The two of them came to the river bank. Igdryll raised his arms and whispered. He and the Elder floated across, let down and walked back home through the forest in silence.

The Adventure of Igdryll the Drunken Gnome (Part 10)

          “I still had the sparkplug in my hand,” Roger said.
          “What?” Dave asked.
          Roger was driving down the highway towards the entrance to the construction site. They just got the truck out of the shop after having the rotor and the windows fixed. It still smelled like burnt leather in the cab.
          “The other day, before the track broke, when the dozer just quit running. When I turned the motor over, I still had the plug in my hand.”
          The truck rumbled down the two-lane blacktop. Dave reached down and pushed the cigarette lighter in while he reached for a Marlboro pack in his shirt pocket.
          “Ya mind?” Dave asked.
          “Nah. Truck still smells like shit anyway.”
          The lighter popped out and Dave held it to his cigarette. He inhaled deeply. He returned the lighter with a metallic chucking sound.
          “Well,” Roger said, “I had a VW Bug once. It ran on three cylinders with a plug out. Just a fluke. Engine was still hot on the dozer, it just turned over is all.”
          “This ain’t no VW. It just isn’t possible. On a motor that size?”
          “Okay. Are you tryin’ to say it was goblins or somethin’? Maybe the freakin’ Easter bunny slapped the motor around a bit to get it runnin’?”
          “Shut up. I’m just sayin’ it don’t make any sense, is all. That dozer ran for the rest of the afternoon just fine.” Roger stared ahead at the road for a moment. “Anyway. You talk to, Mike?”
          “Yeah. He’ll meet us there with another dozer in ’bout an hour or so.”
          Dave took a drag from his cigarette and exhaled sideways out of the window. He flicked the butt out, sparks shattered behind them on the pavement. Roger slowed and turned into the dirt road that led to the work site. The truck fishtailed a bit in the wet clay. Rounding a curve, Roger slowed.
          “Look at that,” Dave said. In the clearing near the excavation spot, a gathering of deer stood. “There must be fifty of ’em. Maybe more.”
          A large buck, its head crowned with a snarl of antlers, looked up at them. It snorted, its breath a cloud of fog in the cool morning air. The rest of the herd looked up and turned towards the truck.
          “What are they doing?” Roger asked.
          “Never seen such a thing. Huh, I think they’re comin’ this way.”
          The buck walked towards the truck, the herd following. The buck snorted and let out a loud bleat. It echoed through the damp air. The herd charged.
          “Uh, Roger…”
          Roger ground the truck into reverse and smashed the gas pedal. The tires spun, throwing mud, but found solid ground. It slowly moved backwards. Roger rocked the wheel back and forth and managed to get the truck sideways on the narrow clay road. The buck lowered its head and smashed into the passenger door, shattering the side window.
          “You all right?” Roger shouted.
          “Yeah, yeah. Fine. Get us out of here, god dammit!”
          The buck twisted its antlers loose and reared up to ram again. The smaller bucks and does surrounded the truck, butting and kicking the truck. Roger got the truck facing back out towards the highway and he stomped on the gas just as the large buck managed to send half of his rack through the right front quarter panel. Air hissed from a punctured tire. The truck lurched forward and they sped off back down the driveway. Dave turned around to look. The herd was watching as they drove off. Roger nursed the truck onto the blacktop and pulled over onto the shoulder. Neither of them spoke for several minutes.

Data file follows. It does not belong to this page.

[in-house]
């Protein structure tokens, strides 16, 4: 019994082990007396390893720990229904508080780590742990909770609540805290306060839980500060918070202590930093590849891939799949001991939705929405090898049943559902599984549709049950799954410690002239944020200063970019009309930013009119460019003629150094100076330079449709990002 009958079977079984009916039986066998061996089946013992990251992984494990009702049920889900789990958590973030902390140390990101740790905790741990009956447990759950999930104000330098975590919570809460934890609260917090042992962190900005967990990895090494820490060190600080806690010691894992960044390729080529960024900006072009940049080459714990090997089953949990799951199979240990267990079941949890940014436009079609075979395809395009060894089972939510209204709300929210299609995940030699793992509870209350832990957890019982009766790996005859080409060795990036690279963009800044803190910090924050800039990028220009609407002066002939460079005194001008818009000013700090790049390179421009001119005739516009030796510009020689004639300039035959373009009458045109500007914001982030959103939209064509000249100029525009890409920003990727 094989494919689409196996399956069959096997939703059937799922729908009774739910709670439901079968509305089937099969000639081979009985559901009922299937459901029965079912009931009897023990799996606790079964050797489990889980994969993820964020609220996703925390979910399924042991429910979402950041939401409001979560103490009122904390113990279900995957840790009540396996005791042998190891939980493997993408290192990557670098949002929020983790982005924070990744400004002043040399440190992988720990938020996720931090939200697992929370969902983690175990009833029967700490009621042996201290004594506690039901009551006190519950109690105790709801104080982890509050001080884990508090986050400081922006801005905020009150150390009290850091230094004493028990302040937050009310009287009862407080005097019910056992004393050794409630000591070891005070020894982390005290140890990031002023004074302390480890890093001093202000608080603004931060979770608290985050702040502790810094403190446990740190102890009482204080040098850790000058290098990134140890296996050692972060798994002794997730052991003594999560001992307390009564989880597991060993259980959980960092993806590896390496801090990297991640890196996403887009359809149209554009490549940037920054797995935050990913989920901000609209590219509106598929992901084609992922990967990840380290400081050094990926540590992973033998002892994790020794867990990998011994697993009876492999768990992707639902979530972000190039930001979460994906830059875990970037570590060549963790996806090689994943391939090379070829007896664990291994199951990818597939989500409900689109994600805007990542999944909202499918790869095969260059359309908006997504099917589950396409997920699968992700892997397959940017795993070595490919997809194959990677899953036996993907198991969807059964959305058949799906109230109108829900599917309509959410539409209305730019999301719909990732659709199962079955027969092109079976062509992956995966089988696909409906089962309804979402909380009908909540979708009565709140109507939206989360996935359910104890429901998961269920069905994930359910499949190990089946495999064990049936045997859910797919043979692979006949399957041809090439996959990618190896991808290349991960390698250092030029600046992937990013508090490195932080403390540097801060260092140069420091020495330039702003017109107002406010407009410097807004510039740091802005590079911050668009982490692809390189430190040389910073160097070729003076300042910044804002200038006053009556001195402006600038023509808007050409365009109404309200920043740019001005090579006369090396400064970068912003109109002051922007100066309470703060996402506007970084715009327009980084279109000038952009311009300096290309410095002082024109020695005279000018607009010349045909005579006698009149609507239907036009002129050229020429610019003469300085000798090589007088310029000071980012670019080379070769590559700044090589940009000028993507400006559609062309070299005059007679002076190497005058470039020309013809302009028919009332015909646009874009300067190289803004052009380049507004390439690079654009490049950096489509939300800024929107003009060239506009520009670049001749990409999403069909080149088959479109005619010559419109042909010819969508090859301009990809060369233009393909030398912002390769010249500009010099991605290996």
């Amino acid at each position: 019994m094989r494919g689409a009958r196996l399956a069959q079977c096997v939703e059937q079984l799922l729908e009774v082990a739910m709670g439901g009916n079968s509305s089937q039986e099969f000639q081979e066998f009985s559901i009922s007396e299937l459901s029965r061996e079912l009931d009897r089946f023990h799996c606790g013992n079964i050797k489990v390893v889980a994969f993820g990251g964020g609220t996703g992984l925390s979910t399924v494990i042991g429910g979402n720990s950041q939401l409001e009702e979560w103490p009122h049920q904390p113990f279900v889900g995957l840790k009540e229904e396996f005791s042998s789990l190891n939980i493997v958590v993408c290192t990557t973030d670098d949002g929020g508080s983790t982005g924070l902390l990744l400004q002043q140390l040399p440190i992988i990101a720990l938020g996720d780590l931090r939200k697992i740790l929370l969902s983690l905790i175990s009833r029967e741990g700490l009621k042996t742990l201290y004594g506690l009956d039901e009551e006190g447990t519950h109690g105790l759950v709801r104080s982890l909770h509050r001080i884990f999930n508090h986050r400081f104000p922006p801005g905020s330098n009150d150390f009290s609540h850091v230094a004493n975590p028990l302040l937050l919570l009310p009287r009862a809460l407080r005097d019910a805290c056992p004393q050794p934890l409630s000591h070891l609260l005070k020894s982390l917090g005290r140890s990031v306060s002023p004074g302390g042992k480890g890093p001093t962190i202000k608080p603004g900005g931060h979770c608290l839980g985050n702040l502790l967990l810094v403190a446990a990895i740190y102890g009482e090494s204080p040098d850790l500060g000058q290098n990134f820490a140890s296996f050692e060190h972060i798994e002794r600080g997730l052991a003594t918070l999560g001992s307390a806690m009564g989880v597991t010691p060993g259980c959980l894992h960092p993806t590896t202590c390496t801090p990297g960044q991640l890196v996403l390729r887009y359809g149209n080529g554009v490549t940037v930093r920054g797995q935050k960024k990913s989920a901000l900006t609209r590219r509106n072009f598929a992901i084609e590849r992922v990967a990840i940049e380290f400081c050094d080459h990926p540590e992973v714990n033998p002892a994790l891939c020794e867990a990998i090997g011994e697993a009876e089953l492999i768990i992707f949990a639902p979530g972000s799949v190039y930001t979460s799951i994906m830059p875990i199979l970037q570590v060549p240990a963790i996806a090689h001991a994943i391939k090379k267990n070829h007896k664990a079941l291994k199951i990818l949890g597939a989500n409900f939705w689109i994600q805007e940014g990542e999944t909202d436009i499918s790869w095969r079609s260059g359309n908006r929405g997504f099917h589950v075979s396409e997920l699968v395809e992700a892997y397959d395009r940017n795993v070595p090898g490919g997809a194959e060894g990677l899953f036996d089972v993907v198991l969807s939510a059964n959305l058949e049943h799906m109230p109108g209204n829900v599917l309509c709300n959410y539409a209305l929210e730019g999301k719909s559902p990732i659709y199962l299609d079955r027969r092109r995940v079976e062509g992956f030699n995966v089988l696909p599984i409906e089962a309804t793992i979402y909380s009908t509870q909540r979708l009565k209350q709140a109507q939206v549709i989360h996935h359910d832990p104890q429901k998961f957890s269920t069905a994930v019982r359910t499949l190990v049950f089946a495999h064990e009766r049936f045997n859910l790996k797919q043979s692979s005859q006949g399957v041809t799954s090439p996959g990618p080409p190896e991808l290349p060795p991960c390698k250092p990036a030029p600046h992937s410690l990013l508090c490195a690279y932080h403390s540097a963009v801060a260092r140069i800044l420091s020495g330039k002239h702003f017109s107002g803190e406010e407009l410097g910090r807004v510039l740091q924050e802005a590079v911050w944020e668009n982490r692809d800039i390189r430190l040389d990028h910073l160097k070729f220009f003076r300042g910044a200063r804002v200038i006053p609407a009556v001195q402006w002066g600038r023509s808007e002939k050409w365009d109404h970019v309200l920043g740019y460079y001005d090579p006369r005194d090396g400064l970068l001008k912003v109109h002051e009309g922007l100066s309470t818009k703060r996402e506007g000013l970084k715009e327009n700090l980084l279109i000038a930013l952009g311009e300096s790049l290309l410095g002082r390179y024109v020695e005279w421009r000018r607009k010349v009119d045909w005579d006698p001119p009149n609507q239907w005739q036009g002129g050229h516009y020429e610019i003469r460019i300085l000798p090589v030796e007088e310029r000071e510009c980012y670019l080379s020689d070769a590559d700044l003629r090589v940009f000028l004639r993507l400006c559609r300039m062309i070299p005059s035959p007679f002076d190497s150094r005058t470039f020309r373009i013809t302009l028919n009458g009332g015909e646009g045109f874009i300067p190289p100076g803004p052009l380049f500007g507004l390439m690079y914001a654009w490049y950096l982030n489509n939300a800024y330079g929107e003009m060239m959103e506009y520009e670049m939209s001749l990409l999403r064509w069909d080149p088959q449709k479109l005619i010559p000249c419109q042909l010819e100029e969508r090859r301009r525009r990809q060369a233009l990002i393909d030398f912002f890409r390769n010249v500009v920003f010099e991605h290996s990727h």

“Gimme a cigarette, Dave.”

The Adventure of Igdryll the Drunken Gnome (Part 9)

          Igdryll had woken up at some point in time after drinking the elixir from the stone basin. He looked down to see his body lying in the brown, crispy cedar boughs. It was still. A corpse. The sight of this normally would have struck him in the heart except that he had no body now. He looked down at where he felt his hands should have been and there was nothing. He knelt down to touch his old body but felt nothing and nothing responded to his touch.
          “Where be you, Bornless Ones?” Igdryll waited. “Nameless Ones, you come to me now!”
          He collapsed on the ground. Nothing stirred. He cried. Howled. He resigned himself to the fact that he was dead and no longer had a place in the world. He waited some more. The Nameless Ones did not come back.
          Dawn broke. The sun slowly arced across the sky, set, and the moon returned. The cycle continued. Many times Igdryll tried to walk away from his body but it was as if he was attached to it by an invisible cord. The body began to rot. The eyes collapsed and sang into the sockets. The tongue became swollen. The body, likewise. White skin became grayish green, then dark and black. Bugs and worms came to call his body home. He attempted to shoo them away from time to time with no effect. It didn’t matter. He kept trying as there was nothing else to do with his time. The skin became oily and putrid, eventually sliding completely off the bones. A day came when nothing was left but a white, sinewy skeleton. Eventually, this disappeared into the roots and undergrowth.
          Igdryll lost track of how long he had wandered about the cluster of cedars. He had no way to make marks or keep track of anything so he gave up. From time to time, he would call out to the Nameless Ones but they never answered. Deer and other animals would pass by him but they didn’t see him.